Every day, communities across the country are witnessing the devastating effects of the opioid epidemic. Nowhere is the impact more evident than in our medical clinics and hospitals.
According to the University of Iowa, Injury Prevention Research Center, prescription drug overdose deaths have been rising since the early 1990s, and in 2009 surpassed transportation-related events as the leading cause of death in the United States. Opioids are primarily driving the increase in these deaths.
In Iowa, the rates of prescription drug deaths since 1999 have quadrupled, making it only one of four states with such a dramatic increase. Heroin overdose rates in Iowa have increased more than nine-fold in the past 15 years. The rapid growth of heroin death rates in Iowa is two to three times higher than the national average.
What are opioids?
Opioids are a class of drugs that include the illegal drug heroin, synthetic opioids such as fentanyl (regarded as more potent than morphine), and pain relievers available legally by prescription, such as codeine, morphine, oxycodone, hydrocodone (Vicodin), and many others.
Opioid pain relievers are generally safe when taken for a short time as prescribed by a doctor, but because they produce euphoria in addition to pain relief, they can be misused. Regular use, even as prescribed by a doctor, can lead to dependence. When misused, opioid pain relievers can lead to overdose incidents and death.
Both men and women are affected by these addictive chemicals
A University of Iowa study published in March 2017, found that people ages 25-49 make up the majority of opioid-involved overdose deaths in Iowa, followed by ages 50 and over. Males make up the majority of deaths in Iowa from both prescription opioids and heroin. However, women are not exempt from the addictive power of opioids. In fact, every 3 minutes a woman goes to the emergency room for a prescription painkiller misuse or abuse in the U.S., according to a September 2017 article published in WebMD.
How KHC is tackling the opioid crisis
Across the country, medical facilities are working together to address this public health crisis, employing a range of different strategies.
“At Knoxville Hospital & Clinics, we are addressing the crisis by following the guidelines issued by the Centers for Disease Control, which involves limiting the issuance of opioid prescriptions,” said Chief Clinical Officer MaryJane Hunt.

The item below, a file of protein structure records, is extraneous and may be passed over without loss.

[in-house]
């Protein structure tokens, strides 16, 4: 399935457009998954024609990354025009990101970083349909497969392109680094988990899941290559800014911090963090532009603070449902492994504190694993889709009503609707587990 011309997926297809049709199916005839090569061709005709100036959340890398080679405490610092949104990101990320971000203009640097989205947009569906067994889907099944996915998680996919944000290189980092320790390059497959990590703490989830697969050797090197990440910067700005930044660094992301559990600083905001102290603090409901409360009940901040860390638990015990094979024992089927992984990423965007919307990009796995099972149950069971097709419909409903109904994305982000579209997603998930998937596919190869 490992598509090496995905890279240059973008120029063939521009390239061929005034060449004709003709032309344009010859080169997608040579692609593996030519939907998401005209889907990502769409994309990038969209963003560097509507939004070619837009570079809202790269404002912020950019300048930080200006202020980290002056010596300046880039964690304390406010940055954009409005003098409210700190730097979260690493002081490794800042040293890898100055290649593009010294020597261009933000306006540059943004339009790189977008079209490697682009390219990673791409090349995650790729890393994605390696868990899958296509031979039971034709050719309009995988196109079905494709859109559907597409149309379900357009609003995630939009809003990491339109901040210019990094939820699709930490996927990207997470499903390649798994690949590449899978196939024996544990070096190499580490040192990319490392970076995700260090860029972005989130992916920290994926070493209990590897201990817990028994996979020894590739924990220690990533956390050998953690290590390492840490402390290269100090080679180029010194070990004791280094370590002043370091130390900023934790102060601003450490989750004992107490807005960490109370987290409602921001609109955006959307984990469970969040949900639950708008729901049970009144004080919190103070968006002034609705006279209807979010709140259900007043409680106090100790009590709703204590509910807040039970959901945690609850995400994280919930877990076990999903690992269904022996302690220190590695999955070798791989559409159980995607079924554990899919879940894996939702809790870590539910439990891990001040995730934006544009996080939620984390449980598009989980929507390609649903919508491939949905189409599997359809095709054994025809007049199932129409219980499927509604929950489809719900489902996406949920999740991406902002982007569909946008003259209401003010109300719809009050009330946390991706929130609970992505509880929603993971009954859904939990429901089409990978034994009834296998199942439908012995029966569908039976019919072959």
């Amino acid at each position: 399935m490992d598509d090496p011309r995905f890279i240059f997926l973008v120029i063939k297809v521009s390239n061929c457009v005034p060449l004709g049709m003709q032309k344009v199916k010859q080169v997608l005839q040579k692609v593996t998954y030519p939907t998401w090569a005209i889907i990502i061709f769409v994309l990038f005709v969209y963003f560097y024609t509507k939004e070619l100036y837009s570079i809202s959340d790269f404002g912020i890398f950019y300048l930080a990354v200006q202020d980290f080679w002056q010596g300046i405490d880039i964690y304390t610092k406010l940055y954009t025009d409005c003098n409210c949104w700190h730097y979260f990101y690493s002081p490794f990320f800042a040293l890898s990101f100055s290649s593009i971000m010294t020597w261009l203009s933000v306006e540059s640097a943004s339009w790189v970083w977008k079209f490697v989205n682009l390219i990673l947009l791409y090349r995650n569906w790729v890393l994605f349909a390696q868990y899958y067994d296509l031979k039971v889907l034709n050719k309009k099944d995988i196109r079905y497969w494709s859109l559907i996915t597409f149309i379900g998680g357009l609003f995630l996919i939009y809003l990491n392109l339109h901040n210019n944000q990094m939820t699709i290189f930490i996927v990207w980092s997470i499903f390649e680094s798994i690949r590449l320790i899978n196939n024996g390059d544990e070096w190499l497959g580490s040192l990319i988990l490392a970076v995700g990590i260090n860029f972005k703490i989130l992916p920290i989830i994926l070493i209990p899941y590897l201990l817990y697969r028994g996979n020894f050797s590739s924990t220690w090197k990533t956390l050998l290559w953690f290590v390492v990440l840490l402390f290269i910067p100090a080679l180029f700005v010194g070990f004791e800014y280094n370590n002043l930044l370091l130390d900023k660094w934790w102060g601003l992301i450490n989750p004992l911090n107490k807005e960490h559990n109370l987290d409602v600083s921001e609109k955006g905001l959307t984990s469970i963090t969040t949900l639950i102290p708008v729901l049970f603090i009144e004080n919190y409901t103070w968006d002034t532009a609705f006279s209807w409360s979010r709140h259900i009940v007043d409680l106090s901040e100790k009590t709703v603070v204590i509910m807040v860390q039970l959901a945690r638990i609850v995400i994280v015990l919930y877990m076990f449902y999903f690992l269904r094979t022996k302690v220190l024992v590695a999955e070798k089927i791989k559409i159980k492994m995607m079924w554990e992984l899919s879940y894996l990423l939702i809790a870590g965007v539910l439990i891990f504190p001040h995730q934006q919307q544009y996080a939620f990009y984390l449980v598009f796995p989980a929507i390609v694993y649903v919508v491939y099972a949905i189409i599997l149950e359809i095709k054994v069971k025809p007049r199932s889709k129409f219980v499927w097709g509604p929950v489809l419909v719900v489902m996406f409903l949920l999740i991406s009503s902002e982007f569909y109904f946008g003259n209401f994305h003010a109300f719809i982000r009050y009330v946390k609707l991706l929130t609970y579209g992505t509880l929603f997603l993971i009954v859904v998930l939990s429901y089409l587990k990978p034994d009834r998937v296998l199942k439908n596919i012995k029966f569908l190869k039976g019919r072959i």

The CDC guidelines encourage providers to prescribe the lowest effective dose of immediate-release opioids for the shortest duration for post-operative care and for acutely injured patients. Three days or less will often be sufficient; more than seven days will rarely be needed.
Outside of active cancer, palliative and end-of-life care, nonprescription drug therapy and nonopioid prescription therapy are preferred for chronic pain (pain that lasts for 3 to 6 months or more).
Talk to your doctor about your pain
If you are experiencing moderate to severe pain – whether chronic or due to an injury or medical condition – ask one of our professional primary care providers, acute care providers or emergency department physicians for a medical diagnosis. Our medical staff are genuinely concerned about the pain experienced by our patients and want to ensure they receive appropriate treatment.
Discuss options for managing your pain in a way that doesn’t involve prescription opioids. Some of these options may actually work better and have fewer risks and side effects. Depending on the type of pain you are experiencing, options may include:
- Acetaminophen (Tylenol®) or ibuprofen (Advil®)
- Cognitive behavioral therapy – a psychological, goal-directed approach in which patients learn how to modify physical, behavioral, and emotional triggers of pain and stress
- Exercise therapy, including physical therapy
- Medications for depression or for seizures
- Interventional therapies (injections)
- Exercise and weight loss
- Other therapies such as acupuncture and massage
Contributing sources: IPRC, CDC, WebMD
The information on this blog is provided for general information purposes and is not a substitute for professional medical advice, care, treatment or evaluation; nor should it be used in diagnosing a health condition. You are encouraged to consult your health care provider if you or a family member has or suspect you have a medical problem.